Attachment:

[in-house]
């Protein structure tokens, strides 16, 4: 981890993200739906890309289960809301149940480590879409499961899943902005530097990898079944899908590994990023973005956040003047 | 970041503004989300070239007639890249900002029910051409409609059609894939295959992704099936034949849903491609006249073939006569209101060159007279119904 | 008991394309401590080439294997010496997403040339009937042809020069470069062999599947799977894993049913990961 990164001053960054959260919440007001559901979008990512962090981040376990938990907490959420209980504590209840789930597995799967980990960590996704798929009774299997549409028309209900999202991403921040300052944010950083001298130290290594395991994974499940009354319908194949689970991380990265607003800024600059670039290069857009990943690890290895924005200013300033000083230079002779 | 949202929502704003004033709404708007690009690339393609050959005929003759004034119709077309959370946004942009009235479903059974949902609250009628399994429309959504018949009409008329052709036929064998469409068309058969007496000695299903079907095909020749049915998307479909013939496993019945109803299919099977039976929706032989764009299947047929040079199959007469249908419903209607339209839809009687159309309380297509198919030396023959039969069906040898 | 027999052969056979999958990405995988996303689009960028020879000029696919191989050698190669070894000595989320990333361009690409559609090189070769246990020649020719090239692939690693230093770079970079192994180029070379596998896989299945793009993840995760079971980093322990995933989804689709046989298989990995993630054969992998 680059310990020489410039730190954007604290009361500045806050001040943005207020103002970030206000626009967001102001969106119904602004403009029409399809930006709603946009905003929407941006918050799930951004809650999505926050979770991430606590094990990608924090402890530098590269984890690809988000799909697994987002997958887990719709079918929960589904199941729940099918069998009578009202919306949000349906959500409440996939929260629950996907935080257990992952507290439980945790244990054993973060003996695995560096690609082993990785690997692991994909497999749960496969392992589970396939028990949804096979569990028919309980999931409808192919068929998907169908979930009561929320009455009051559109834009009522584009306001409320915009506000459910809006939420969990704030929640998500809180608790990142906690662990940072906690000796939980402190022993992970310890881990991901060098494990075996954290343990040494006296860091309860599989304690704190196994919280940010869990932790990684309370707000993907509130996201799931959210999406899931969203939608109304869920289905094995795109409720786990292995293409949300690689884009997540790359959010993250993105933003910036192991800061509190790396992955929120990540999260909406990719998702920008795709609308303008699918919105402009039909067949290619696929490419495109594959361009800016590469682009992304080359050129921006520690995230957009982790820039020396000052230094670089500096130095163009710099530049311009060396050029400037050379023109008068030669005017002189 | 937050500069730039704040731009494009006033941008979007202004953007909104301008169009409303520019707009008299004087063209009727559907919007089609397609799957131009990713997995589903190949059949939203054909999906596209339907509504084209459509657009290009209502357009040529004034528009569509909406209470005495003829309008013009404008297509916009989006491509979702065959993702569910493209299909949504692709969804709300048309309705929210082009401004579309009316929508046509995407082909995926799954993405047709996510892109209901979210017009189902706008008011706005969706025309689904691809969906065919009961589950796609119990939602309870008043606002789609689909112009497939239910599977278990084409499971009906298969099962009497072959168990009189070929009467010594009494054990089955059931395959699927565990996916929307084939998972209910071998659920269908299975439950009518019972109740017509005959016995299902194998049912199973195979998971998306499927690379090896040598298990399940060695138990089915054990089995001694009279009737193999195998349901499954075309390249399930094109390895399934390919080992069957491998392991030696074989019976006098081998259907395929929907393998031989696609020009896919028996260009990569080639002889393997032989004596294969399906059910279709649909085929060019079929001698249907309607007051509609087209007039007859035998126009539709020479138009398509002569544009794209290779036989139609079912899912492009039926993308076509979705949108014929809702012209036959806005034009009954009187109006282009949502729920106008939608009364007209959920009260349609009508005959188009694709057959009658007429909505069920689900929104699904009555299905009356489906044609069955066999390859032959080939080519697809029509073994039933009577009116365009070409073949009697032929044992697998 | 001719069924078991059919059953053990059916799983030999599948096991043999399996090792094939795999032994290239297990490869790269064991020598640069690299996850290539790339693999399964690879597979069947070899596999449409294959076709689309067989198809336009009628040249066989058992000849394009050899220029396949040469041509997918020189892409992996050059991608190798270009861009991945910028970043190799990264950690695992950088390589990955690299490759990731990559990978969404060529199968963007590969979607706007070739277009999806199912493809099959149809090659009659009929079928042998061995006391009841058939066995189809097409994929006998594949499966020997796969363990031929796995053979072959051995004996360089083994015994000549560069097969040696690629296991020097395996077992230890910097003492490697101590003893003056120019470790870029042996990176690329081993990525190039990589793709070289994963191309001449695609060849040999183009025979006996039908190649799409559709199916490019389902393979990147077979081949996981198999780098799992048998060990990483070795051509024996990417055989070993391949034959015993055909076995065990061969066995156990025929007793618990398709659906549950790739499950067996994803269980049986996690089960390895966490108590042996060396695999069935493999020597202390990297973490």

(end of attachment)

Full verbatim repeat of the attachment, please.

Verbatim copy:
[in-house]
């Protein structure tokens, strides 16, 4: 981890993200739906890309289960809301149940480590879409499961899943902005530097990898079944899908590994990023973005956040003047 | 970041503004989300070239007639890249900002029910051409409609059609894939295959992704099936034949849903491609006249073939006569209101060159007279119904 | 008991394309401590080439294997010496997403040339009937042809020069470069062999599947799977894993049913990961 990164001053960054959260919440007001559901979008990512962090981040376990938990907490959420209980504590209840789930597995799967980990960590996704798929009774299997549409028309209900999202991403921040300052944010950083001298130290290594395991994974499940009354319908194949689970991380990265607003800024600059670039290069857009990943690890290895924005200013300033000083230079002779 | 949202929502704003004033709404708007690009690339393609050959005929003759004034119709077309959370946004942009009235479903059974949902609250009628399994429309959504018949009409008329052709036929064998469409068309058969007496000695299903079907095909020749049915998307479909013939496993019945109803299919099977039976929706032989764009299947047929040079199959007469249908419903209607339209839809009687159309309380297509198919030396023959039969069906040898 | 027999052969056979999958990405995988996303689009960028020879000029696919191989050698190669070894000595989320990333361009690409559609090189070769246990020649020719090239692939690693230093770079970079192994180029070379596998896989299945793009993840995760079971980093322990995933989804689709046989298989990995993630054969992998 680059310990020489410039730190954007604290009361500045806050001040943005207020103002970030206000626009967001102001969106119904602004403009029409399809930006709603946009905003929407941006918050799930951004809650999505926050979770991430606590094990990608924090402890530098590269984890690809988000799909697994987002997958887990719709079918929960589904199941729940099918069998009578009202919306949000349906959500409440996939929260629950996907935080257990992952507290439980945790244990054993973060003996695995560096690609082993990785690997692991994909497999749960496969392992589970396939028990949804096979569990028919309980999931409808192919068929998907169908979930009561929320009455009051559109834009009522584009306001409320915009506000459910809006939420969990704030929640998500809180608790990142906690662990940072906690000796939980402190022993992970310890881990991901060098494990075996954290343990040494006296860091309860599989304690704190196994919280940010869990932790990684309370707000993907509130996201799931959210999406899931969203939608109304869920289905094995795109409720786990292995293409949300690689884009997540790359959010993250993105933003910036192991800061509190790396992955929120990540999260909406990719998702920008795709609308303008699918919105402009039909067949290619696929490419495109594959361009800016590469682009992304080359050129921006520690995230957009982790820039020396000052230094670089500096130095163009710099530049311009060396050029400037050379023109008068030669005017002189 | 937050500069730039704040731009494009006033941008979007202004953007909104301008169009409303520019707009008299004087063209009727559907919007089609397609799957131009990713997995589903190949059949939203054909999906596209339907509504084209459509657009290009209502357009040529004034528009569509909406209470005495003829309008013009404008297509916009989006491509979702065959993702569910493209299909949504692709969804709300048309309705929210082009401004579309009316929508046509995407082909995926799954993405047709996510892109209901979210017009189902706008008011706005969706025309689904691809969906065919009961589950796609119990939602309870008043606002789609689909112009497939239910599977278990084409499971009906298969099962009497072959168990009189070929009467010594009494054990089955059931395959699927565990996916929307084939998972209910071998659920269908299975439950009518019972109740017509005959016995299902194998049912199973195979998971998306499927690379090896040598298990399940060695138990089915054990089995001694009279009737193999195998349901499954075309390249399930094109390895399934390919080992069957491998392991030696074989019976006098081998259907395929929907393998031989696609020009896919028996260009990569080639002889393997032989004596294969399906059910279709649909085929060019079929001698249907309607007051509609087209007039007859035998126009539709020479138009398509002569544009794209290779036989139609079912899912492009039926993308076509979705949108014929809702012209036959806005034009009954009187109006282009949502729920106008939608009364007209959920009260349609009508005959188009694709057959009658007429909505069920689900929104699904009555299905009356489906044609069955066999390859032959080939080519697809029509073994039933009577009116365009070409073949009697032929044992697998 | 001719069924078991059919059953053990059916799983030999599948096991043999399996090792094939795999032994290239297990490869790269064991020598640069690299996850290539790339693999399964690879597979069947070899596999449409294959076709689309067989198809336009009628040249066989058992000849394009050899220029396949040469041509997918020189892409992996050059991608190798270009861009991945910028970043190799990264950690695992950088390589990955690299490759990731990559990978969404060529199968963007590969979607706007070739277009999806199912493809099959149809090659009659009929079928042998061995006391009841058939066995189809097409994929006998594949499966020997796969363990031929796995053979072959051995004996360089083994015994000549560069097969040696690629296991020097395996077992230890910097003492490697101590003893003056120019470790870029042996990176690329081993990525190039990589793709070289994963191309001449695609060849040999183009025979006996039908190649799409559709199916490019389902393979990147077979081949996981198999780098799992048998060990990483070795051509024996990417055989070993391949034959015993055909076995065990061969066995156990025929007793618990398709659906549950790739499950067996994803269980049986996690089960390895966490108590042996060396695999069935493999020597202390990297973490």